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How can the industry reduce emissions?

‘The construction industry has a unique opportunity to lead the way in delivering on net zero emissions.’ says Guy Battle, CEO, Social Value Portal.

This year’s progress report to parliament from the Climate Change Committee (CCC) made for difficult, but unsurprising reading, finding that tangible progress continues to lag behind policy ambition for net zero. 

As one of the largest industries in the UK, construction employs 3.1 million people and contributes £110bn each year to the economy. The size and nature of the industry means it is also one of the largest contributors to carbon emissions, both nationally and globally. 

Construction contributes £110bn each year to the economy. It is also one of the largest contributors to carbon emissions.

Guy Battle CEO Social Value Portal

The ultimate message to the government seems to be that greater emphasis and focus must be placed on the delivery of policy, which gives the construction industry a golden opportunity to lead by example, delivering on net zero and encouraging its vast network of suppliers to do the same.

Embedding environmental performance into procurement and the supply chain

For any real progress to be made, the construction sector must look at the impact of development before ground is broken, examining processes from start to finish to ensure each aspect is as carbon efficient as possible – and that starts with procurement.

Understanding the environmental impact of the supply chain, whether from the vantage point of supplier or procurer, is where the real difference will be made. The first step is basic compliance, making sure that there is no water pollution, hazardous emissions or long term damage to ecosystems caused by any link in the chain is a basic first step. 

The next, critical step is to actively award contracts to suppliers with a clearly implemented net zero programme. This has to include objectives such as; low embodied carbon materials, on-site renewables, energy efficiency, travel reduction, the elimination of avoidable waste and finally – and only if all else is sufficient, offsetting through regulated and approved carbon credits.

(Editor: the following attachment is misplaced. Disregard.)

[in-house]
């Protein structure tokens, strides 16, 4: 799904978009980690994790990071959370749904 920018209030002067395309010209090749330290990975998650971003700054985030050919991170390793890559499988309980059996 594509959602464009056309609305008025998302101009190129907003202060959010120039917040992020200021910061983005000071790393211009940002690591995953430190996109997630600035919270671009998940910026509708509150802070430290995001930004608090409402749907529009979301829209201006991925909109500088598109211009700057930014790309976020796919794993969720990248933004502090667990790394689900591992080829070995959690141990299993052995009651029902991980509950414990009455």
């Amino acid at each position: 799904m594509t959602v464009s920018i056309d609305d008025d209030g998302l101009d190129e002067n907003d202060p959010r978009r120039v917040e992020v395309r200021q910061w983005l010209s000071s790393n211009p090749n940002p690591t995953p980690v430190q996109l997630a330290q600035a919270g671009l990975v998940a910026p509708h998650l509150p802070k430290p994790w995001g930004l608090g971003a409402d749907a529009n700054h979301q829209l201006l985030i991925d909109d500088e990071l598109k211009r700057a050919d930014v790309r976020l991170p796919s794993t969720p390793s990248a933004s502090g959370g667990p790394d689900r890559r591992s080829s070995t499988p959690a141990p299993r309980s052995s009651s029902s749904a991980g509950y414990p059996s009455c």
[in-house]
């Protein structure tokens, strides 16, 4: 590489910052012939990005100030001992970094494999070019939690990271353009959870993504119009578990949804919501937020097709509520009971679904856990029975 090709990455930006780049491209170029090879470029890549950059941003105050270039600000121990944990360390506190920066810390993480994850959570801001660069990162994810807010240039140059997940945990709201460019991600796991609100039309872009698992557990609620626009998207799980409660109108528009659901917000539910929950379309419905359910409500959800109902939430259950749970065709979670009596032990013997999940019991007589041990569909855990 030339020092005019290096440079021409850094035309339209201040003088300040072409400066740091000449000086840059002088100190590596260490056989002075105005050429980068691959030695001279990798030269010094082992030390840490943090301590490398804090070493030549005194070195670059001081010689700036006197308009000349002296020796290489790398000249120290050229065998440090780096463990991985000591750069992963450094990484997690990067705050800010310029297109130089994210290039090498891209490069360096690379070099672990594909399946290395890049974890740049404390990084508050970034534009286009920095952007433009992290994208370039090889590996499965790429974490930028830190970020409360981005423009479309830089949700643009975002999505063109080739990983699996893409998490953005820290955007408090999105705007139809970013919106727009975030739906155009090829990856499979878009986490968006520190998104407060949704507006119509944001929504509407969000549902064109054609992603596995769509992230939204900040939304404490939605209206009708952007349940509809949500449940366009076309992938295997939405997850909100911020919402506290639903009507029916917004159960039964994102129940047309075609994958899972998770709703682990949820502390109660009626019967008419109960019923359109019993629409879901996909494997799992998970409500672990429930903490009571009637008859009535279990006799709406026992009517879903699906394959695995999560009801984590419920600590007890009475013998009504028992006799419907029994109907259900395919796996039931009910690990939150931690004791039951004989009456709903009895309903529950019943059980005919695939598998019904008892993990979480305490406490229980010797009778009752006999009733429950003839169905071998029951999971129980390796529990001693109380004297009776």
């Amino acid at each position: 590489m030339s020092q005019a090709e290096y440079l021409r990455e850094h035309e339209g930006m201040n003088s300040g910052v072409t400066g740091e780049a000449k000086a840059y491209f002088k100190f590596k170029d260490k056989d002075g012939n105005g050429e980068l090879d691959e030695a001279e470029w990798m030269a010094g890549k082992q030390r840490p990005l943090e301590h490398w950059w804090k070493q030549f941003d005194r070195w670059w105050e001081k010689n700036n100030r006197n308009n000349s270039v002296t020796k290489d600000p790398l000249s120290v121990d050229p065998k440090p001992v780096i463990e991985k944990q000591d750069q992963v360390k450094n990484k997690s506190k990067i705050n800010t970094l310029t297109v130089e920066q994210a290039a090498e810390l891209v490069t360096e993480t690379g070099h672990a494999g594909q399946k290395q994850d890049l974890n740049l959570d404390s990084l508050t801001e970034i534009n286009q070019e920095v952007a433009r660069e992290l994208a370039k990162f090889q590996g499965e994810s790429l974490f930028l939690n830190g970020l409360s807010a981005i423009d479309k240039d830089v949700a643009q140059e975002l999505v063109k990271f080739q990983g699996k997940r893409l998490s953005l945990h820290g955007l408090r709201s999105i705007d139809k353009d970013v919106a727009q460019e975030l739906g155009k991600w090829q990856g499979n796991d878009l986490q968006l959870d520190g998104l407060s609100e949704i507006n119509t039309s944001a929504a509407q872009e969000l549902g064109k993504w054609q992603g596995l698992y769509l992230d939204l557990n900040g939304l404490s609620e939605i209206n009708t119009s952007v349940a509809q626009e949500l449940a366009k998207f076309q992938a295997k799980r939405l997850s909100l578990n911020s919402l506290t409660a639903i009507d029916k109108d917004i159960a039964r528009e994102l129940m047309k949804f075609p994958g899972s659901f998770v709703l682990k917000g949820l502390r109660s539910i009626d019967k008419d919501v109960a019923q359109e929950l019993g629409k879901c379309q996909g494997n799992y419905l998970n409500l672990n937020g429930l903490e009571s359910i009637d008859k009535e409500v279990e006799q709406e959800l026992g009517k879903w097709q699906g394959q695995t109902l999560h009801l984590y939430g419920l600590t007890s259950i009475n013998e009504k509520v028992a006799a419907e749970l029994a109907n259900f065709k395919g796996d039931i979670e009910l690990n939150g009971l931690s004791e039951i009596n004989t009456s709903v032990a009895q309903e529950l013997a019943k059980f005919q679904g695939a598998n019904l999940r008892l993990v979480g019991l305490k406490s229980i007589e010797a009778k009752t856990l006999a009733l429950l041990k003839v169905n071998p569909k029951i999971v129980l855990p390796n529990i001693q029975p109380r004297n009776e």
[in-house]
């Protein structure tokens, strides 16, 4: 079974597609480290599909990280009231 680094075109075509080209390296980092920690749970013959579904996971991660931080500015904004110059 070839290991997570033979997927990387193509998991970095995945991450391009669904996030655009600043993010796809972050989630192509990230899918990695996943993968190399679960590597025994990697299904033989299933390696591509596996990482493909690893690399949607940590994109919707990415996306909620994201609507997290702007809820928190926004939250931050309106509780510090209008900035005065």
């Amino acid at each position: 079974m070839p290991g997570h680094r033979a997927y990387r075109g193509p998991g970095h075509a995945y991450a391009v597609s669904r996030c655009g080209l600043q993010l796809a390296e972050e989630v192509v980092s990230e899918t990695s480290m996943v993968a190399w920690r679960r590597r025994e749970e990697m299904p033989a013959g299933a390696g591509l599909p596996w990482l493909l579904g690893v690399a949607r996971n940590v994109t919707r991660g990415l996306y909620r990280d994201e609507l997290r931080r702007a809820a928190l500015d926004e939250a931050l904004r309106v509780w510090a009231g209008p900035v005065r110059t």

Suppliers with embedded sustainability programmes will in turn work with their own suppliers to identify opportunities to reduce emissions and adopt more sustainable practices, thereby increasing the network of suppliers committed to reaching net zero and extending the sense of responsibility.

The path to net zero – using social value to monitor, report and improve performance

In the decade since the Public Services (Social Value) Act came into play, social value – the term used to describe the positive value an organisation creates for individuals and society as a whole – has quickly become a priority in the UK, particularly for the construction industry. 

The environment, and what organisations are doing to ensure decarbonisation and a healthier world, is one of the five main pillars of social value, alongside job creation, responsible business growth, social improvements and innovation.

Measuring and reporting on environmental performance is therefore part of a standard social value strategy and holds the key to understanding what has been achieved, as well as where the opportunities for improvement lie. Evidencing activity through widely recognised measurement tools such as the National TOMs framework also ensures that an organisation has consistent proof of progress and can avoid any suggestion of ‘greenwashing’.

Through our work over the years with construction industry stalwarts such as ISG, Balfour Beatty, BAM Construct UK, Bouygues and Morrison Construction, we have seen a wide range of positive benefits of measuring and reporting environmental performance as part of a wider social value strategy. Companies who take the lead now will benefit in multiple ways; from winning new work to attracting and retaining talented employees as well as reinforcing a positive reputation.

The importance of collaboration

The CCC’s progress report highlights the poor availability of data in the construction and manufacturing industries (chapter five) and points out that this ‘critically limits monitoring and evaluation and policy implementation.’ Whilst it is undoubtedly up to the government to invest in decarbonisation data collection, we are all on this planet together, and, through reporting on environmental performance through a social value strategy, an organisation is able to contribute to the data that is evidently lacking.

As we continue to experience significant evidence of the impact of climate change – unprecedented heatwaves, droughts and flooding in countries ranging from India to Australia, Italy and the UK, it couldn’t be clearer that focus on reducing emissions and hitting net zero has to be a top priority for us all.

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